Polycarbonate materials give you a unique balance of beneficial features including high temperature resistance, impact resistance and optical properties position polycarbonates in between commodity plastics and engineering plastic materials.
Polycarbonate is definitely a durable material. Though it offers tremendous impact-resistance, it’s got minimal scratch-resistance and thus a hard coating typically is applied to polycarbonate eye wear and polycarbonate exterior automobile components. The characteristics relating to polycarbonate tend to be similar to those of Acrylic PMMA materials, except polycarbonate is stronger, it is usable in a wider temperature range and is a bit more expensive. This plastic polymer is highly transparent to visible light and it has better light transmission characteristics than many different types of glass.
Polycarbonate has a glass transition temperature near 150 °C (302 °F), consequently it softens slowly above this point and flows above about 300°C (572 °F). Tools must be held at high temperatures, generally above 80 °C (176 °F) to help make strain- and stress-free products.
Unlike most other thermoplastics, polycarbonate can undergo large shape changes without cracking. Because of that, for small changes in shape, it can be processed and formed without needing to be heated using standard sheet metal techniques, for instance forming bends on a brake. Even for sharp angle bends having a tight radius, no heating is generally necessary. This makes it attractive prototyping applications where transparent or electrically non-conductive parts are essential, which may not be crafted from sheet metal. Note that PMMA/Plexiglas, that is similar in appearance to polycarbonate, but it’s brittle and can’t be bent with out a heating process.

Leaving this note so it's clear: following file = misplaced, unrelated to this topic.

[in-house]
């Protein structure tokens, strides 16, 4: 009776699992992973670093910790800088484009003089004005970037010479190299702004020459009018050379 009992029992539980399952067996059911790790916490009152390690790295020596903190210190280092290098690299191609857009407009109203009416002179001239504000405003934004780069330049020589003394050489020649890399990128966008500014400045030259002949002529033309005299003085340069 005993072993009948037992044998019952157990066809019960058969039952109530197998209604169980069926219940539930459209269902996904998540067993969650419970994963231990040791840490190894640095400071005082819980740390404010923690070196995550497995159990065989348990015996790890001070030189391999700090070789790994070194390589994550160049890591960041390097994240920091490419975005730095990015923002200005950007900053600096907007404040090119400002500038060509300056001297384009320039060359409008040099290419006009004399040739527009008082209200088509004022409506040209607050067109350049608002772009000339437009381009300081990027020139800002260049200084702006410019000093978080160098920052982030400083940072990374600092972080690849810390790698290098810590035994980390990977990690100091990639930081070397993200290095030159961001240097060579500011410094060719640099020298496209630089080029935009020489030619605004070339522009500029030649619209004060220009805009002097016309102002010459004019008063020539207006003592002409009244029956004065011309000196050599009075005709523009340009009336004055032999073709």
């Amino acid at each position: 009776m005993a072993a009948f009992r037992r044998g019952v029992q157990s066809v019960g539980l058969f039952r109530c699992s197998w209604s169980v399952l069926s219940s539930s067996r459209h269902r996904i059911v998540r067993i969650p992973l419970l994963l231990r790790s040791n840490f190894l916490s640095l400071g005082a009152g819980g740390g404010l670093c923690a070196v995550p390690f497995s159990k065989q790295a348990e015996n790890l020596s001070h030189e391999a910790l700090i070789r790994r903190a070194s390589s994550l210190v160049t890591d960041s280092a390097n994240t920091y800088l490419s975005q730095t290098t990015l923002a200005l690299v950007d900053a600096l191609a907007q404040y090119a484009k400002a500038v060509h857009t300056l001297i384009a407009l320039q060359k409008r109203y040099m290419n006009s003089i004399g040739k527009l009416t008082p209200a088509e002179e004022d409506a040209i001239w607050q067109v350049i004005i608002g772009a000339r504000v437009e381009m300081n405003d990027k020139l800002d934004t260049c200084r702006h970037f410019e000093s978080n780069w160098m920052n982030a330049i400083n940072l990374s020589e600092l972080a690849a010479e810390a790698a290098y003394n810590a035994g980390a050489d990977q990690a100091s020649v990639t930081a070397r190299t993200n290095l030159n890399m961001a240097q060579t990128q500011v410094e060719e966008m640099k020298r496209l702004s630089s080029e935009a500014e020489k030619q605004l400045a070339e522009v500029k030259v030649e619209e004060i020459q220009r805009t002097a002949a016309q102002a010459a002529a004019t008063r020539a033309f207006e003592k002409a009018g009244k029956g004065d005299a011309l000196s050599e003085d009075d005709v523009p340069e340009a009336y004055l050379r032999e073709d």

The light weight of polycarbonate, compared to glass, has led to growth and development of electronic touch screens that replace glass with polycarbonate, for use in mobile and portable devices. Such displays include newer e-ink and many LCD screens, though CRT, plasma screen and other LCD technologies which still do require glass for its higher melting temperature and its ability to be etched in finer detail.
Other types of items fabricated from Polycarbonate include durable, lightweight luggage, MP3/digital audio player cases, computer cases, high impact riot shields, instrument panels, and common style blender jars. Many toys and hobby items are made from polycarbonate parts, e.g. fins, gyro mounts, and flybar locks for use with radio-controlled helicopters.
For use in applications subjected to weathering or UV-radiation, a special surface treatment is needed. This either can be a coating (e.g. for improved abrasion resistance), or perhaps the coextrusion for enhanced weathering resistance.
Bayer Makrolon Polycarbonate is a thermoplastic that at the beginning, starts as a solid plastic material in the form of small pellets. In a manufacturing process called injection molding, these small pellets are heated until they melt and become a very thick liquid. The liquid polycarbonate is then rapidly pushed into molds, compressed under high pressure and cooled to form a finished product in less than a minute.